illiteracy problem well before the housing bubble burst and began taking steps to remediate it.153
Legislation was passed to increase the amount and quality of existing financial education
endeavors and to start studying the problem so that new strategies could be developed.154 Also,
as previously discussed, The Excellence in Education Act of 2002 focused on educating students
in economics and personal finance.155 The Fair and Accurate Credit Transactions Act of 2003
(“FACTA”)156 established FLEC,157 which has since been active in researching and developing
solutions to the financial literacy problem.158 Furthermore, the Financial Literacy and Education
Improvement Act became Title V of the FACTA Act.159 Unfortunately, the reports analyzed thus
far demonstrate that such efforts have in many ways fallen short of the mark, as Americans still
struggle to answer fundamental finance questions or make sound financial decisions.160 More
must be done.
III. LEAVING FINANCIAL EDUCATION TO PARENTS CREATES FINANCIAL INEQUALITY
“Who would you want to be giving you advice? Somebody who doesn’t have any money?”161
“If you’re financially responsible, your children have a much better chance to grow up
There is little disagreement that expanded access to financial education is necessary and
should start at a young age because it takes time to instill concepts for lifetime application.163
Nevertheless, there is no uniform agreement about how to accomplish that task.164 While a
number of programs exist to help educate Americans in personal finance,165 such programs and
their curricula are mostly optional.166 Many public and private schools at all levels provide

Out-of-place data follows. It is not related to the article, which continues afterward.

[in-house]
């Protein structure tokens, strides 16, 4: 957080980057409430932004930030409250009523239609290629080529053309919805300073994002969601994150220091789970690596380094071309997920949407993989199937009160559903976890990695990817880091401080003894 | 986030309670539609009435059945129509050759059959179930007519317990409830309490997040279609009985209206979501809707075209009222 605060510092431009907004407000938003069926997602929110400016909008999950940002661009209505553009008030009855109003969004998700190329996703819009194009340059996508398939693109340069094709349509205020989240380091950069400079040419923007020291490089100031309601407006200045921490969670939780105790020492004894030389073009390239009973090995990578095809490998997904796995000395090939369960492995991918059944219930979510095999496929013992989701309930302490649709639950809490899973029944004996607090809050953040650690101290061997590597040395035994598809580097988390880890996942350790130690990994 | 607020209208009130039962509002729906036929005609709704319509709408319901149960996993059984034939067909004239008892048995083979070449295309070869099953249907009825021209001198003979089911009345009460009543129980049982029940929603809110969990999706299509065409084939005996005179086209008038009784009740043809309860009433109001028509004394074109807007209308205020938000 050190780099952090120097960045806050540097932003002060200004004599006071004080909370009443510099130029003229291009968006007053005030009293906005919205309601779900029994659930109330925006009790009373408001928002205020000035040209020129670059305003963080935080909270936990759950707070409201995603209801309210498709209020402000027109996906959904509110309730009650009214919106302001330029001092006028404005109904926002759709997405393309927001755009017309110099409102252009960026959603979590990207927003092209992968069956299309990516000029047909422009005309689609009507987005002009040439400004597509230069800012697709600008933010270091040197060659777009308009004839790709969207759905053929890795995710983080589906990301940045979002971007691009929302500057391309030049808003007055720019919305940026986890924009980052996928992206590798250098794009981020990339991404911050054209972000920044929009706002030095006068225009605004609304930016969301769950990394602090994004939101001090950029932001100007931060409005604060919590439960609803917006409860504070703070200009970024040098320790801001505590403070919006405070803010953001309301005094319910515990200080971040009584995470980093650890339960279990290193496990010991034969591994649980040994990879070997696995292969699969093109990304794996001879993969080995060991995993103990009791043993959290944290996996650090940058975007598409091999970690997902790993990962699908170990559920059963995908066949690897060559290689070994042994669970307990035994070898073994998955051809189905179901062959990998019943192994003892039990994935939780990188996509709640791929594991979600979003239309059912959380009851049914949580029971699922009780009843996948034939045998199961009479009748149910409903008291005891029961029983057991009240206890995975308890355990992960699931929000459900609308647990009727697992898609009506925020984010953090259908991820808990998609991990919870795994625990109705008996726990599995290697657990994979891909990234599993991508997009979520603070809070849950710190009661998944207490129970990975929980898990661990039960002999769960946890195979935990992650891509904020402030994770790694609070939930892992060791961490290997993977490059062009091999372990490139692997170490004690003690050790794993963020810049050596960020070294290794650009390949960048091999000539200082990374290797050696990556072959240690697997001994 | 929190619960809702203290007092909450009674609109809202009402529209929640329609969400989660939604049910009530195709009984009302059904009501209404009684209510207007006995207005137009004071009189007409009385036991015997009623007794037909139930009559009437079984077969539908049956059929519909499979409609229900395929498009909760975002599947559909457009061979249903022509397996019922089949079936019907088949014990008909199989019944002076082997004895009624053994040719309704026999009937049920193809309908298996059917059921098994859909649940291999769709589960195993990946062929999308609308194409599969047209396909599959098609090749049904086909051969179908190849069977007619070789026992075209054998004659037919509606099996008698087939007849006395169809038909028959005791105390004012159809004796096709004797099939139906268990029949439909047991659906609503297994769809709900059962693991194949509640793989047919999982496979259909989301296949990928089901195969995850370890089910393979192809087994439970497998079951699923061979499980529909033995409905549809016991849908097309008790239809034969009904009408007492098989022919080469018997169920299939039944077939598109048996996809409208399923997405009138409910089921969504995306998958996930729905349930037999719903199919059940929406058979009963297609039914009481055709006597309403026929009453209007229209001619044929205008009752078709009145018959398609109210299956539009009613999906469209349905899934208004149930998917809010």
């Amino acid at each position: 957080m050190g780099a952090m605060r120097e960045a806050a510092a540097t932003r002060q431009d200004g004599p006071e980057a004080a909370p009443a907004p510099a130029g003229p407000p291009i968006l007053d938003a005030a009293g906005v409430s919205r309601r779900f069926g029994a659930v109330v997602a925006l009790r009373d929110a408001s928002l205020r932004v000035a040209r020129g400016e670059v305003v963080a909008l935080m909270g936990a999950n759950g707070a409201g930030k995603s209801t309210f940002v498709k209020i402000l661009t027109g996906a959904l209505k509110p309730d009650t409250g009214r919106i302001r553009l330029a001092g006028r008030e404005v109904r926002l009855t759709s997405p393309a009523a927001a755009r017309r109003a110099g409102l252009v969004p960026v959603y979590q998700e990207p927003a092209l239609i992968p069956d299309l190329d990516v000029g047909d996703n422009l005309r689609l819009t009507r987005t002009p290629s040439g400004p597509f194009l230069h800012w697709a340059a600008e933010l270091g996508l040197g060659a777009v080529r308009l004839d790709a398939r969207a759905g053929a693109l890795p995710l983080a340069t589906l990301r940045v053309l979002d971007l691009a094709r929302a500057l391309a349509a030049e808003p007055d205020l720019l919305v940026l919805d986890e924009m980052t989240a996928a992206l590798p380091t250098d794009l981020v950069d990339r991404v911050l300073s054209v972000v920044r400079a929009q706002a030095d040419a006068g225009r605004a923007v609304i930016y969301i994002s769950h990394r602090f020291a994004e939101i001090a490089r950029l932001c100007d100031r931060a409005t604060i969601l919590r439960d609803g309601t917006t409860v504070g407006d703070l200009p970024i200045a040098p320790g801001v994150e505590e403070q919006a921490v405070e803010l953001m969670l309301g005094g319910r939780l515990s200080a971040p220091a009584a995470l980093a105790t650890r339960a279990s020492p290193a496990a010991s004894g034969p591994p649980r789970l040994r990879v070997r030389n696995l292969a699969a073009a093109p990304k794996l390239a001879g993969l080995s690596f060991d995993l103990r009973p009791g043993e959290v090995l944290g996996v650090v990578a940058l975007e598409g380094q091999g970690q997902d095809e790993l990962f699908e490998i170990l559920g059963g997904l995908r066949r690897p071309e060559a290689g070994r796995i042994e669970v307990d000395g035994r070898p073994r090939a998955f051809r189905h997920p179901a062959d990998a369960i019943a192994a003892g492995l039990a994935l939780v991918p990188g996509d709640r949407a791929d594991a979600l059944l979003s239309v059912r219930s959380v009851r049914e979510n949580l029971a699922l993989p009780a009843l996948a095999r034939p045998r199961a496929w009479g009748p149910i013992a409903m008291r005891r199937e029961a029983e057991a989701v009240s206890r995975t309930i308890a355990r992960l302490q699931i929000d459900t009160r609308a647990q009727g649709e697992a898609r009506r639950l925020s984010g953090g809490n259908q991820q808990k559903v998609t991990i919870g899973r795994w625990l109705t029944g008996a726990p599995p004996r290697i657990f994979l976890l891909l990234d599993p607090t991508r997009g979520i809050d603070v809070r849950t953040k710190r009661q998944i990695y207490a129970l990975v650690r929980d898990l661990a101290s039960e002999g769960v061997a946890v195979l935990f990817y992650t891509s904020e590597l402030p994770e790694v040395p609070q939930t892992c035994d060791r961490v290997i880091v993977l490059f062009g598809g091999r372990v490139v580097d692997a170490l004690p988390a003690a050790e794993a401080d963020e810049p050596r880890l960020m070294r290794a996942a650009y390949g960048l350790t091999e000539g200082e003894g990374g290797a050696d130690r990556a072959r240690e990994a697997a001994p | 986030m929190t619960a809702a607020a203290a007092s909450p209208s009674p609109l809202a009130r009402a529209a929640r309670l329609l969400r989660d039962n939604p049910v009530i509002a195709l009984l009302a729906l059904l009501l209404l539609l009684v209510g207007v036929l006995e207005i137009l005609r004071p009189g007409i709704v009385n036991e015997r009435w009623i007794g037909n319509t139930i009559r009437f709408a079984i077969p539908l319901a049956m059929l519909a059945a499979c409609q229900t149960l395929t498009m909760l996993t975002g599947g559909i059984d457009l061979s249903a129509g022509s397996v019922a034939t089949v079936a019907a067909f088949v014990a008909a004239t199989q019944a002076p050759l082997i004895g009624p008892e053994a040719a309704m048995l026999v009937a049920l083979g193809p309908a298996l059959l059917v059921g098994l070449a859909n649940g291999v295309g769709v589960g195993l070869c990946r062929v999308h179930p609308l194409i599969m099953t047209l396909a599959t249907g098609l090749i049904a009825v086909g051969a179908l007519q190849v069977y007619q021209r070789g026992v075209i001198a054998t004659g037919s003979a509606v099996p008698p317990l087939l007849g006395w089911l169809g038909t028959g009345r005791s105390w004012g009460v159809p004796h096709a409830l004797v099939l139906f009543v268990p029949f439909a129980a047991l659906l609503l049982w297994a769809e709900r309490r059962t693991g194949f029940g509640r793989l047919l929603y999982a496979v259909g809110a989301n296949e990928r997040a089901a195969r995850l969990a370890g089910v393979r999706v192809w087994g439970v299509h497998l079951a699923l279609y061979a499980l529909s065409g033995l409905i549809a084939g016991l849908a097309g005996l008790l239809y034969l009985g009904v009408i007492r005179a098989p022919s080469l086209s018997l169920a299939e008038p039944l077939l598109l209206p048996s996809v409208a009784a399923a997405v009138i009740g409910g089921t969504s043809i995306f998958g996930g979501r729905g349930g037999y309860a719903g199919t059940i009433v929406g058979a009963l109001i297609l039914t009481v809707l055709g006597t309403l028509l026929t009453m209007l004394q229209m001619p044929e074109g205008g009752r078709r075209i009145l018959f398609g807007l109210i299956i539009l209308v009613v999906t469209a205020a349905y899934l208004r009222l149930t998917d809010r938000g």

limited financial education, but the primary goal of financial education proponents seems to be
for parents to voluntarily train themselves in financial concepts so that their knowledge trickles
down to their children.167 This is hopeful at best, and marginalizing at worst, as not everyone
153 Dinwoodie, supra note 24, at 202-03. For example, the Excellence in Education Act was passed in 2002 to increase the focus on
economics and finance in schools. 20 U.S.C.A. § 7267a (West 2013).
154 Dinwoodie, supra note 24, at 202-03.
155 20 U.S.C.A. § 7267a.
156 Fair and Accurate Credit Transactions Act of 2003, Pub. L. No. 108-159, Title V, 117 Stat. 1952.
157 20 U.S.C.A § 9702.
(a) IN GENERAL.—There is established a commission to be known as the ‘Financial Literacy and Education
(b) PURPOSE.—The Commission shall serve to improve the financial literacy and education of persons in the
United States through development of a national strategy to promote financial literacy and education.
Id. § 9702(a)-(b)
158 See generally FIN. LITERACY & EDUC. COMM’N, supra note 25, at v-xv (laying out the Commission’s work over the last few years).
159 Fair and Accurate Credit Transactions Act of 2003, Pub. L. No. 108-159, Title V, 117 Stat. 1952.
160 FINRA INVESTOR EDUC. FOUND., supra note 12, at 5, 17-18.
161 Suze Orman, Money Quotes, BRAINY QUOTE,
http://www.brainyquote.com/quotes/authors/s/suze_orman_2.html#2PvqZvb Ts0PYTHLH. 99 (last visited Nov. 11, 2013).
163 See PRESIDENT’S ADVISORY COUNCIL ON FIN. CAPABILITY, supra note 4, at 7 (“Eighty-two percent of Americans and eighty-nine
percent of teachers think personal finance should be taught to all students at least as early as high school.”).
164 See id. at 3.
165 See id. (discussing the range of options available to adult learners). Examples of such programs include the National Endowment
for Financial Education, the Native Financial Education Initiative, NYBA Financial Education Initiative, and the Clinton Global
166 See Brent Hunsberger, Oregon’s Stronger K- 12 Financial Literacy Standards Still Aren’t Ideal, OREGONIAN (Sept. 6, 2012),
http://www.oregonlive.com/finance/index.ssf/2012/09/oregons_stonger_k-12_financial.html (asserting that seeking financial
knowledge is mostly voluntary in the United States).
167 See FIN. LITERACY & EDUC. COMM’N, supra note 25, at 6.